Probably no major league pitcher has more ``ironies'' in the fire this season than left-hander Fernando Valenzuela of the Los Angeles Dodgers. Valenzuela, who is a candidate to win his second National League Cy Young Award, is pitching for a losing team that is about to set a record for most errors in a single season. It has become customary for Dodger hitters to take long siestas whenever Fernando is throwing his screwball.
During a period in baseball when nobody expects pitchers to go much beyond the sixth or seventh inning, Valenzuela had a best-in-the-majors 17 complete games entering Monday's contest against Houston. He even helps his own cause by fielding his position well and throwing to the right bases. For despite resembling the Pillsbury doughboy, with legs too small for his body, he springs from the mound like a cat to scoop up bunted balls.
Mike Scioscia, who catches most of his games and cannot tell a lie, says that Valenzuela actually had a little better stuff last season. ``That's only because Scioscia doesn't have to hit against him,'' explained Philadelphia manager John Felske, whose Phillies lay goose eggs about every time they encounter Fernando.
Valenzuela has exploded one of baseball's oldest clich'es -- that pitchers can't hit. Five times this year manager Tommy Lasorda has used Fernando to pinch-hit when he still had some of his veterans sitting on the bench.
Since Valenzuela is averaging .400 in that role and has 20 hits overall, Lasorda hasn't been second-guessed when it comes to using Fernando at the plate.
As a pitcher, the key to his effectiveness may be in deception. Everything he throws starts out looking the same to the hitter. Identifying one of his deliveries can be a futile as identifying cars at night by the glow of their headlights.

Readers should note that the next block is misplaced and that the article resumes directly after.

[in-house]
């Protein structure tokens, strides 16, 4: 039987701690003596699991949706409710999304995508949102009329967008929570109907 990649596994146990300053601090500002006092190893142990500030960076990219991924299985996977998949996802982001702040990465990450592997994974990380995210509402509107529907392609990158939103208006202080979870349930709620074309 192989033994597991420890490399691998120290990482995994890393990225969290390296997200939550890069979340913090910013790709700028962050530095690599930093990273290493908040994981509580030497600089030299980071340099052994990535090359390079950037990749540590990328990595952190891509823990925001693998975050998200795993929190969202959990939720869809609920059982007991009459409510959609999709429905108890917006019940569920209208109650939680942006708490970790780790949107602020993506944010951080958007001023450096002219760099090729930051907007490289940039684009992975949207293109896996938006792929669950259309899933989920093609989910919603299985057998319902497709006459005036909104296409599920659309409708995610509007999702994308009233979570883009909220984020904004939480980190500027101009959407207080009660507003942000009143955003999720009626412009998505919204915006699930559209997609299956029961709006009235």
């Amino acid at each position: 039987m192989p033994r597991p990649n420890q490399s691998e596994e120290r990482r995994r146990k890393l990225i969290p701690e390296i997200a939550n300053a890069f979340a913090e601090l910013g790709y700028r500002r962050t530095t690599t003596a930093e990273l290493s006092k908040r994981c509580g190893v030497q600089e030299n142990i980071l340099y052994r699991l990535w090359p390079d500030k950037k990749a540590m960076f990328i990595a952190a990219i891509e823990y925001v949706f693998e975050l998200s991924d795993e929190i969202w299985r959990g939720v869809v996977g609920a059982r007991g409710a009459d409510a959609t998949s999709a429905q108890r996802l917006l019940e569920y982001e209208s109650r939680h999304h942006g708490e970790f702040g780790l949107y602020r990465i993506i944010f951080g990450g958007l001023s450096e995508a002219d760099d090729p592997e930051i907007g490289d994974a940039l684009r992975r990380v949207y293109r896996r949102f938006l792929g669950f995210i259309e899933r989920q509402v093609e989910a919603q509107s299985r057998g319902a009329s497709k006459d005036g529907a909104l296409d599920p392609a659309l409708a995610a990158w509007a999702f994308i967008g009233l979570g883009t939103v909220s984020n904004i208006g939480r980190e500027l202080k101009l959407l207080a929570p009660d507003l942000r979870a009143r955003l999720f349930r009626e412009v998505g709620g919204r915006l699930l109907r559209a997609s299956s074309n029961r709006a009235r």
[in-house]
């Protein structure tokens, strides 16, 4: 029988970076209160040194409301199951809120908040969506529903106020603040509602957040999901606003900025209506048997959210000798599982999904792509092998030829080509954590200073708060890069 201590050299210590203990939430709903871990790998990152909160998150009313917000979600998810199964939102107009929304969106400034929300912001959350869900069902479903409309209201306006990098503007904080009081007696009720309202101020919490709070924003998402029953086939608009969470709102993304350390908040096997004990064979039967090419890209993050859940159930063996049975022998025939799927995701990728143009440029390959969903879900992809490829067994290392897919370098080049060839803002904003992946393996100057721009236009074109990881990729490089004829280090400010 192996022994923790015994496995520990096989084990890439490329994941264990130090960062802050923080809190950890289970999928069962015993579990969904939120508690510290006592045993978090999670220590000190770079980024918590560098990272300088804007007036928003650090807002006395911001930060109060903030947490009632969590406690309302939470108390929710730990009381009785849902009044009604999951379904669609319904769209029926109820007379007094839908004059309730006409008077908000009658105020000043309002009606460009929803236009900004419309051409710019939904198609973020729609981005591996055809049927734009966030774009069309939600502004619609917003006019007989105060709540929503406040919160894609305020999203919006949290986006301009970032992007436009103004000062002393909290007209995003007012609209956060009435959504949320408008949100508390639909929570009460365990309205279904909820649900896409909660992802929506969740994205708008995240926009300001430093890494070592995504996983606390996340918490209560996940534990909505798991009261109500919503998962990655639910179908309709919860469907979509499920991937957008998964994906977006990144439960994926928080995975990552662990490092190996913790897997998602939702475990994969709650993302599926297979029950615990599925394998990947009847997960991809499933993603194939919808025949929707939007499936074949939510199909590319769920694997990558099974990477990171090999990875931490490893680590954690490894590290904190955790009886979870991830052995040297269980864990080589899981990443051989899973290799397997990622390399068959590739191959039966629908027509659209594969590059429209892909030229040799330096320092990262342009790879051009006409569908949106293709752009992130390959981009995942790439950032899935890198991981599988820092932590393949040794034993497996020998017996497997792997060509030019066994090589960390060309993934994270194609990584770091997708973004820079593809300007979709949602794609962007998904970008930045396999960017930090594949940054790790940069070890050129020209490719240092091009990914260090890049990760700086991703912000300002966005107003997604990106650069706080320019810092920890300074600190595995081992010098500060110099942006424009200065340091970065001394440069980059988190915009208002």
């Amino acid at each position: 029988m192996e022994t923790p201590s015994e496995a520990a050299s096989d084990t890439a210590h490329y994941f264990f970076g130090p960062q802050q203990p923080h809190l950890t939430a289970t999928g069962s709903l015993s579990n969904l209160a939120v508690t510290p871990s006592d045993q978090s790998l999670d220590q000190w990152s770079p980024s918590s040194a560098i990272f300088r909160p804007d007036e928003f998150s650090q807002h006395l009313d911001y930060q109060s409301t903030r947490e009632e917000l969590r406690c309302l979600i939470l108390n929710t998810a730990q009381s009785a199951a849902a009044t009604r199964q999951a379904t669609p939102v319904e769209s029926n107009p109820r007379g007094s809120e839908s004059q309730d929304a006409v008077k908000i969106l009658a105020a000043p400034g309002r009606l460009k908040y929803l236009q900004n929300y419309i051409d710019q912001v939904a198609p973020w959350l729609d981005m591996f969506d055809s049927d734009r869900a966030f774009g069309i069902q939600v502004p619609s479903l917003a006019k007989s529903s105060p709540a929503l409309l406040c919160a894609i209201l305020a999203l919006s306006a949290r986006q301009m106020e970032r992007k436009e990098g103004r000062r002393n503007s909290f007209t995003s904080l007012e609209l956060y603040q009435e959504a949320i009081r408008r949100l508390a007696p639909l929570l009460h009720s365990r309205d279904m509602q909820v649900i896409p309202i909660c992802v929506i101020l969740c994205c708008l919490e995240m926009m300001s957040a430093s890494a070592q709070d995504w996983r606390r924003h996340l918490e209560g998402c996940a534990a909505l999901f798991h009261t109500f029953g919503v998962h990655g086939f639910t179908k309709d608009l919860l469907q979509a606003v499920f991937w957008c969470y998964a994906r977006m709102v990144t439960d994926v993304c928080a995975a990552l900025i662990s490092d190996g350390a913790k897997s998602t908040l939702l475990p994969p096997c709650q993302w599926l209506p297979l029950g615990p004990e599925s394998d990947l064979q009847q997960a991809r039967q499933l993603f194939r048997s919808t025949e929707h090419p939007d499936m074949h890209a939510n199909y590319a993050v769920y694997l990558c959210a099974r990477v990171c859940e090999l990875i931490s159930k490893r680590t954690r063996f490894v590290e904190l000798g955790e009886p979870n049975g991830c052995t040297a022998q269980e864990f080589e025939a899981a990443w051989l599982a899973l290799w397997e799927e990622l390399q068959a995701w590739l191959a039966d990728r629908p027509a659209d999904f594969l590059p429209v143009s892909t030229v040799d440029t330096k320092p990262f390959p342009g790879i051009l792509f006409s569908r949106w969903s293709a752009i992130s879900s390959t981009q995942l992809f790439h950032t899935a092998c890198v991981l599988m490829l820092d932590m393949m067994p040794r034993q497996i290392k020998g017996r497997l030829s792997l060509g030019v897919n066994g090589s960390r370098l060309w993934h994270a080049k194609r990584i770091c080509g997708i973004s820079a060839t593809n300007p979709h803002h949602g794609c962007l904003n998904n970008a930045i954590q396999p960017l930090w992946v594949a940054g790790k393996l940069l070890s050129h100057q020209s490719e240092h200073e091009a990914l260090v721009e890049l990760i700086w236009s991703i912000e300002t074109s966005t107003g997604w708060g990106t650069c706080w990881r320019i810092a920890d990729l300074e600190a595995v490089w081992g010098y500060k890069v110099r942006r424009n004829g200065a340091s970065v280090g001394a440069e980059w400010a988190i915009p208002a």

Hitters who guess screwball (and Valenzuela has two) are just as apt to wind up swinging at one of a pair of a fastballs, a curve, or a change-up.
If Fernando has a trademark, it's the way he rolls his eyes to the heavens on every pitch, a mannerism photographers can't seem to resist.
While most fans automatically assume this explains why so many of Valenzuela's pitches are either in the dirt or only inches above it (he's thrown 12 wild pitches this season), Scioscia has a different explanation.
``Even though it may not seem like it from the stands, Fernando always sneaks in that little look at the plate just before he throws,'' Mike said. ``The problem isn't his control but his scroogie [screwball].
``Valenzuela likes to throw it low and away to right-handed hitters, and if it breaks too much it's going to be in the dirt. Usually a catcher can block a ball like that and keep it in front of him with his body, but there is so much stuff on Fernando's scroogie that no catcher can react fast enough when the ball is in the dirt to compensate for its spin.''
One thing Lasorda still remembers about Valenzuela's 1981 rookie year was the time his teammates took him to a stylist for a $17 haircut. ``Afterwards,'' Tommy said, ``he told me that's what he used to pay for a suit!'' Elsewhere in the major leagues
Here is what one veteran National League coach, who wishes to remain nameless, told me to look for in 1987. ``Watch the Cincinnati Reds,'' he said. ``With the kids the Reds have in their system, they'll be better than Houston and also Los Angeles, unless the Dodgers make a major deal that includes a top left-handed relief pitcher.'' In particular, he believes outfielder Eric Davis bears watching. Davis, who had 26 home runs and 73 stolen bases through 149 games this season, has the potential to be a future NL batting champion and MVP. This coach also thinks that Barry Larkin could be the Reds' starting shortstop for the next 10 years.
Checking the rumor department for messages . . . former Cub shortstop Larry Bowa may pop up next year as the new manager of the San Diego Padres. Bob Lillis, a coach with the Giants, is thought to be the leading candidate to take over the Minnesota Twins, and Jim Frey, ex-manager of the Chicago Cubs, may be headed for the Philadelphia Phillies.
Twelve years ago, when I moved to California from Boston, I would occasionally take a neighbor's boy to Dodger and Angel games. Already a fine young player, with a shock of unruly red hair, he never seemed to need any encouragement for the future. Only a couple of weeks ago, he made his own arrival in the majors. Called up to play third base by the Oakland A's, Mark McGwire, a former US Olympic team first baseman, collected his first two major league hits off Yankee left-hander Tommy John. McGwire's father just happens to be Tommy's dentist.